March 22, 2013

Is nuclear power safe?

Anti-nuclear activists such as Greenpeace and pro-nuclear advocates have been on different sides of this issue long before Three Mile Island in 1979, Chernobyl in 1986, and Fukushima in Japan in 2011. The debate about the safety of nuclear power has been going on since 1954 when the world's first nuclear power plant became operational in Obninsk, outside of Moscow.

The nuclear energy industry never solved the issue of nuclear waste disposal (its Achilles heel) and the risk of radiation exposure when something like Fukushima occurs. As of 2007, the United States had accumulated more than 50,000 metric tons of spent nuclear fuel from nuclear reactors. Underground permanent storage in the U.S. had been proposed at the Yucca Mountain nuclear waste repository, but that project has now been effectively cancelled

Many of us remember the "quick, hide under your desk" drills in school in the 1950s.  This fear continued through the environmental times of the 1970s. Later, cheap coal (if you don't consider $4 billion in annual taxpayer subsidies to oil and gas companies) made nuclear power plants then under construction less attractive.

I still sit on the fence about the role of nuclear power. Since about 2001 the term "nuclear renaissance" had been used to refer to a possible nuclear power industry revival, but then came Fukushima. Even Japan now plans to stop producing electricity with nuclear power.Dilution is not the solution to pollution--especially radioactive pollutants.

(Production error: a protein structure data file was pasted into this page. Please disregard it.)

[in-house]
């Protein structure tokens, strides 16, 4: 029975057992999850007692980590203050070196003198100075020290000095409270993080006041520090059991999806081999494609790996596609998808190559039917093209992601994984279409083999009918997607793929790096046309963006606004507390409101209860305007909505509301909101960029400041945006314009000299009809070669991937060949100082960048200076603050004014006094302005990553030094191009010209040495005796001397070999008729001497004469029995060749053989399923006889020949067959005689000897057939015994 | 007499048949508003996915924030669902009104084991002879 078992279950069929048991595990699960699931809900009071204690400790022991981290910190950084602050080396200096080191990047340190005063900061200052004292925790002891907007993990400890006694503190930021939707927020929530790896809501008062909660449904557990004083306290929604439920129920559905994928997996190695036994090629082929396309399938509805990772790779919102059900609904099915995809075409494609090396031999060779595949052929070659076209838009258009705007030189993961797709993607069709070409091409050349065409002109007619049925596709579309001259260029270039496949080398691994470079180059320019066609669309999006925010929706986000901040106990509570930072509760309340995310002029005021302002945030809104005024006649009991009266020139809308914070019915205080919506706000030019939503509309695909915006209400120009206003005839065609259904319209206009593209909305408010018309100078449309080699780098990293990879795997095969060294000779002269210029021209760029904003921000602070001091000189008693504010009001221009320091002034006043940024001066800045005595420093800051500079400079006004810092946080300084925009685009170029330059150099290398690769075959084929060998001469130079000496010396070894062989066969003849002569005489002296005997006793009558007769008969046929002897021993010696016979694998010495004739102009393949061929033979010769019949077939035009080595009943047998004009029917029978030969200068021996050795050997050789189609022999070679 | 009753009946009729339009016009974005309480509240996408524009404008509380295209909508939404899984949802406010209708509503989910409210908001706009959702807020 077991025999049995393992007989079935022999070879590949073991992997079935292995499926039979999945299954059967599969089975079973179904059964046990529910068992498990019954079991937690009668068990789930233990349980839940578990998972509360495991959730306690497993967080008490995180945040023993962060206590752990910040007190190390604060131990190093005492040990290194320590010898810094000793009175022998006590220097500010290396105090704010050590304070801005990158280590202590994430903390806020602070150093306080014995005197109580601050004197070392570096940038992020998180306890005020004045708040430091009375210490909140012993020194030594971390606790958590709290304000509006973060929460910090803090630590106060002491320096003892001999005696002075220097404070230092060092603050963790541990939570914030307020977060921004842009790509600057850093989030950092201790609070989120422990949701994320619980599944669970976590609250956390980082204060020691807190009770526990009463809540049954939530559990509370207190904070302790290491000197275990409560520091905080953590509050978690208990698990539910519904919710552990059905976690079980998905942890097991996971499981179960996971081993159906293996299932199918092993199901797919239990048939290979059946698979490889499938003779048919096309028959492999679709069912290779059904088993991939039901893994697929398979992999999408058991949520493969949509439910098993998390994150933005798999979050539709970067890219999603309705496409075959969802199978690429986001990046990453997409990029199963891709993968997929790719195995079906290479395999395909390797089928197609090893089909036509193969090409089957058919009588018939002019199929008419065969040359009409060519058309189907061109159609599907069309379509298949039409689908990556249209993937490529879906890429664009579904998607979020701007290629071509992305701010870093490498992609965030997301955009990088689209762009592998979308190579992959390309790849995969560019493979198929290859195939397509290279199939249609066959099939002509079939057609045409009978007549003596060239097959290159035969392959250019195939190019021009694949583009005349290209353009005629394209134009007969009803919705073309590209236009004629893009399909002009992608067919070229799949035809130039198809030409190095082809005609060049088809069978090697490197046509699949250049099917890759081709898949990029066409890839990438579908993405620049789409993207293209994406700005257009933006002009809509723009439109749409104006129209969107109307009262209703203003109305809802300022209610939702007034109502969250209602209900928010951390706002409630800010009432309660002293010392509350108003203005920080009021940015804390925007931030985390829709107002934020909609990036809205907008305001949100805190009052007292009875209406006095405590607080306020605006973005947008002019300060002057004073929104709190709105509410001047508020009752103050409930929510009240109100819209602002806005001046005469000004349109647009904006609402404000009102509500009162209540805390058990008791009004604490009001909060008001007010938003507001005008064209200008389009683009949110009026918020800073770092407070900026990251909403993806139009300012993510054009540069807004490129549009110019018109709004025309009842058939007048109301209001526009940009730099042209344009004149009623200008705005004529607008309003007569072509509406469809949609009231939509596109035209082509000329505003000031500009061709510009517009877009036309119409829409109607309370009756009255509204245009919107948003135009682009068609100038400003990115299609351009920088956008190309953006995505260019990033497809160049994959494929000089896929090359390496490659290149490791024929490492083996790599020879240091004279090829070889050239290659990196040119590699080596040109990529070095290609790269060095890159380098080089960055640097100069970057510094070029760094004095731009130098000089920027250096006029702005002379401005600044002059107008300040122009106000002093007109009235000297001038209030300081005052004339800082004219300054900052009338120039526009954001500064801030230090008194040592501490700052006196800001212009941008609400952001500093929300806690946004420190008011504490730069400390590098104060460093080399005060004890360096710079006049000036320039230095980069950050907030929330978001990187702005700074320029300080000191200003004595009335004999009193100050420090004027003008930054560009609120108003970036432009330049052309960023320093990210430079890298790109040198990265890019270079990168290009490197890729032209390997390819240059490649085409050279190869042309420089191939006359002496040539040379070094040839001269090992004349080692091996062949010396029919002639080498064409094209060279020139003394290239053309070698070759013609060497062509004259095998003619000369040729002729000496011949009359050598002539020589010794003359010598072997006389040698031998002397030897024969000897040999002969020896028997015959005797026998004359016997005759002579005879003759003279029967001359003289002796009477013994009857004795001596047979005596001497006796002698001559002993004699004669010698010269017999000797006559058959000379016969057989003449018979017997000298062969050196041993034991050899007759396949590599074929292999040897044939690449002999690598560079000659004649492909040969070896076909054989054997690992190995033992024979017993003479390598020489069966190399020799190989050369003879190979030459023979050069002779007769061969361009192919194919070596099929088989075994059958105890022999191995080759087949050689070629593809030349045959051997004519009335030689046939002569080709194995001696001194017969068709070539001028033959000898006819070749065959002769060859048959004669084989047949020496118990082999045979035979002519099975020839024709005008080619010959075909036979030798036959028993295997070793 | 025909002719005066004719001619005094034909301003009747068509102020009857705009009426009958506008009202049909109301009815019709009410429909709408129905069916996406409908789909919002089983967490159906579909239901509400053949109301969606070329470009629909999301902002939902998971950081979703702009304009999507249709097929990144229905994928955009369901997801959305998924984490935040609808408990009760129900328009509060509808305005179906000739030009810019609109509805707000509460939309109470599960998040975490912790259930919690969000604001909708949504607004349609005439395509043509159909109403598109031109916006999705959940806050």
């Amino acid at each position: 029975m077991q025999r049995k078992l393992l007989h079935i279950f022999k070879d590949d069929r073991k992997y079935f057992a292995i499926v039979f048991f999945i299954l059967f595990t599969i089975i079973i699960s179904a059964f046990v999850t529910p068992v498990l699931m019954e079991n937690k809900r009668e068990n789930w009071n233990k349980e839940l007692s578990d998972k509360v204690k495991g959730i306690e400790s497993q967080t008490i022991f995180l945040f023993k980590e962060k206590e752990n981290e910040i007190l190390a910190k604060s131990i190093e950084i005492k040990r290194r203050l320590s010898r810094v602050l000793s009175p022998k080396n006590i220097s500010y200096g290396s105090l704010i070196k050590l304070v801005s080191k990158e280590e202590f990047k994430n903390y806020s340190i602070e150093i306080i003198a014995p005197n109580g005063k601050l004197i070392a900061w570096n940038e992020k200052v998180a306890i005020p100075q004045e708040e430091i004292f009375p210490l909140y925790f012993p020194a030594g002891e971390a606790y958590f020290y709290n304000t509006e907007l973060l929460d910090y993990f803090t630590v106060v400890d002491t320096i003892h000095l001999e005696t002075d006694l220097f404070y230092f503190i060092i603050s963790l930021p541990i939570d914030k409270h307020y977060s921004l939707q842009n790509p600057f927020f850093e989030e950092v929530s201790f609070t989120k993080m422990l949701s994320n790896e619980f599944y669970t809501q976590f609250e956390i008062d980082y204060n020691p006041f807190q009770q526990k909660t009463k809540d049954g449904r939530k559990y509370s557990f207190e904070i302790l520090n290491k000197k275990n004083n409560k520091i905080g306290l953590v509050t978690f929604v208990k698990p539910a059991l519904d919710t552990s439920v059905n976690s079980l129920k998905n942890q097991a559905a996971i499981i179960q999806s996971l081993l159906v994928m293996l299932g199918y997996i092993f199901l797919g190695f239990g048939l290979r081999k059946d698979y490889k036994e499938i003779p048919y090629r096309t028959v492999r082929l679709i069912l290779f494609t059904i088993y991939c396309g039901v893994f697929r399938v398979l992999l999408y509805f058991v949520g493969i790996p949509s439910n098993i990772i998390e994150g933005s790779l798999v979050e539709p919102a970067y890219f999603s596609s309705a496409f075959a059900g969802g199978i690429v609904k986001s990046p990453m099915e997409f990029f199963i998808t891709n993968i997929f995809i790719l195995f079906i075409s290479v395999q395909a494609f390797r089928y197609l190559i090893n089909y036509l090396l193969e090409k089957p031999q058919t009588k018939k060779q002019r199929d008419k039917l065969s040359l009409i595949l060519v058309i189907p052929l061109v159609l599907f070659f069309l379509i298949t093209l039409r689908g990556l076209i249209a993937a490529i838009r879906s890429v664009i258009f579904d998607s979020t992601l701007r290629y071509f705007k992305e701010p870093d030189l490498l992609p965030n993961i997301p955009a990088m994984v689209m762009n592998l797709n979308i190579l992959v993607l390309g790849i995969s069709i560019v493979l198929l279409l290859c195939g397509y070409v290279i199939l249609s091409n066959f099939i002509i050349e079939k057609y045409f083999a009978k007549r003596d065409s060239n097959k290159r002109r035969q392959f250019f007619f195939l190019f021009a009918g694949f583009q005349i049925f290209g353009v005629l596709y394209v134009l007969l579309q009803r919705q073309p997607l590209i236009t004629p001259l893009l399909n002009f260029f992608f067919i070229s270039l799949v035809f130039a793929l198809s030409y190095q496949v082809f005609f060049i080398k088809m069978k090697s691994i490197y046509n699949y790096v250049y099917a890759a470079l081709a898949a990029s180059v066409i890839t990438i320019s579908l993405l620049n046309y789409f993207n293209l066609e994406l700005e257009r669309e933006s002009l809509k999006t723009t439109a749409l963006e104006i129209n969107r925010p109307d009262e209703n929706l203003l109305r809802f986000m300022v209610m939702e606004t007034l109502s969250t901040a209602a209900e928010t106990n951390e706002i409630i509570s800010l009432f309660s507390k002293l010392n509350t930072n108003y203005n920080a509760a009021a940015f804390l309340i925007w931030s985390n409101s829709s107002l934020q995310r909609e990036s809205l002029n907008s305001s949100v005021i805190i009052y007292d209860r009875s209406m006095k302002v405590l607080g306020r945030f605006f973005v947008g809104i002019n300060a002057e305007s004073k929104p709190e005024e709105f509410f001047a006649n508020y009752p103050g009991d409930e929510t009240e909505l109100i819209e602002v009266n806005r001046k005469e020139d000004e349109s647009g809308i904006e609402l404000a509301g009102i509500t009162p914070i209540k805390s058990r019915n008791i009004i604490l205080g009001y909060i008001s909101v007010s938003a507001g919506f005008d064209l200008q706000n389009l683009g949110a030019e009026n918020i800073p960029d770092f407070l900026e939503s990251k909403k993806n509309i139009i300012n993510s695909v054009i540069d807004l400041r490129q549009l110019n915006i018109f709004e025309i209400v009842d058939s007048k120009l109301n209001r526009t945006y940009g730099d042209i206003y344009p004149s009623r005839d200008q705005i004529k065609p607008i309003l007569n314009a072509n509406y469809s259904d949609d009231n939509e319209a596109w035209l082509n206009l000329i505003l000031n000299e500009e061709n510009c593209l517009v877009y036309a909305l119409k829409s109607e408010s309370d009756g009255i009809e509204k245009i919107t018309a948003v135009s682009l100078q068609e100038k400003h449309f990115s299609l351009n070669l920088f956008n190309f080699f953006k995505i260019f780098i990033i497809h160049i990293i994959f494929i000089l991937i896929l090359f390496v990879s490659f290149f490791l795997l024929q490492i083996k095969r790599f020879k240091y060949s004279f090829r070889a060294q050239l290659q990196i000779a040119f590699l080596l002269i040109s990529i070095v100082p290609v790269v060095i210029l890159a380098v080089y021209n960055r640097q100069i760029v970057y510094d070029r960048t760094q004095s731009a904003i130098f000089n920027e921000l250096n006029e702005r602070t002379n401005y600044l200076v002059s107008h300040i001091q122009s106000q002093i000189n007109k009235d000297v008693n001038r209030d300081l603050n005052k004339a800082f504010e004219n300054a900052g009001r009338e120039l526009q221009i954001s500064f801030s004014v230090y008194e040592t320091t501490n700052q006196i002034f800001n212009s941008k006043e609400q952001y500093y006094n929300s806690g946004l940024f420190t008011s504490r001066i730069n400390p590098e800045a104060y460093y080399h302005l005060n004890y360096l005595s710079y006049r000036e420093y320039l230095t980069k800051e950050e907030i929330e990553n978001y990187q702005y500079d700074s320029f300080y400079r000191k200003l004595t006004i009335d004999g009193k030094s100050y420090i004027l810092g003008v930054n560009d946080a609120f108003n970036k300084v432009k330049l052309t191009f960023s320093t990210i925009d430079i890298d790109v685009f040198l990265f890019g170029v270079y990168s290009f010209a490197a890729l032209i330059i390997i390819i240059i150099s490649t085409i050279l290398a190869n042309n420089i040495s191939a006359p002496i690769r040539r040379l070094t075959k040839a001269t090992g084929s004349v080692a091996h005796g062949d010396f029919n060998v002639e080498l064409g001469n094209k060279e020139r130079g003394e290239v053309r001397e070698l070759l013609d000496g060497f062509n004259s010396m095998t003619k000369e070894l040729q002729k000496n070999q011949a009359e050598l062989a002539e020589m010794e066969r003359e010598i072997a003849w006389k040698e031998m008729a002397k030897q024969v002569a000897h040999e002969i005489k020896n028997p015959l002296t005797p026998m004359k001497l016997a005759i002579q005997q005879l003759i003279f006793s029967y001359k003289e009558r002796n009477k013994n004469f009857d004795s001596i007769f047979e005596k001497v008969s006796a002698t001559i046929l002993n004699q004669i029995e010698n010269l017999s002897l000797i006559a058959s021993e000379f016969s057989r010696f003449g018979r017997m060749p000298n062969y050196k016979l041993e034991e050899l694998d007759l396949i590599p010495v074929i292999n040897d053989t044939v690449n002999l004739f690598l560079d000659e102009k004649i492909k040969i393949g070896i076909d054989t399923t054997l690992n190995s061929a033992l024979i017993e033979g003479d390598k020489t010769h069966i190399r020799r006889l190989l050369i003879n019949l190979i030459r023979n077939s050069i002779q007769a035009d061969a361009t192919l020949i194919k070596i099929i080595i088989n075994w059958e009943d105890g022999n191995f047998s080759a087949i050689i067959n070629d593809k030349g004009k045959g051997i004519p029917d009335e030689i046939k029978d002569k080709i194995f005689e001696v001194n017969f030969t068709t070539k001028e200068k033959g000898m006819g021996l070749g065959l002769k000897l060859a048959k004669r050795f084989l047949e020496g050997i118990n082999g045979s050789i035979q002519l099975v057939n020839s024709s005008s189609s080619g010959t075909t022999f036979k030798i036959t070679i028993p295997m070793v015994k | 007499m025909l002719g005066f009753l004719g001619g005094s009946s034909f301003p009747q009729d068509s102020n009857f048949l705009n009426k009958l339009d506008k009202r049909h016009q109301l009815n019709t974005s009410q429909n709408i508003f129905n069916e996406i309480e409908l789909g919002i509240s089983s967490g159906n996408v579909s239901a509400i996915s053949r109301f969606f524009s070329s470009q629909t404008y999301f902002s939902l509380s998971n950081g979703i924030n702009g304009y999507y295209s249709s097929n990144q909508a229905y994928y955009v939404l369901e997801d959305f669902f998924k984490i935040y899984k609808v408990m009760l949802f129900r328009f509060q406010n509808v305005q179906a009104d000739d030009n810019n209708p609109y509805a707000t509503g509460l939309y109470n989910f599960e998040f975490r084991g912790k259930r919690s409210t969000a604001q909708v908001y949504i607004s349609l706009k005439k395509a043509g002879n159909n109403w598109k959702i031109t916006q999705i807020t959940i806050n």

China has 20 new reactors under construction, and new reactors are being built in South Korea, India, and Russia. At least 100 older and smaller reactors will most probably be closed over the next 10-15 years. No major accidents or problems have occurred at the nearby Surrey nuclear power plant, although Virginia's last earthquake made a lot of us hold our breaths.

The threat of cyberattacks is real too. I pray that I never need to post to this blog on that topic.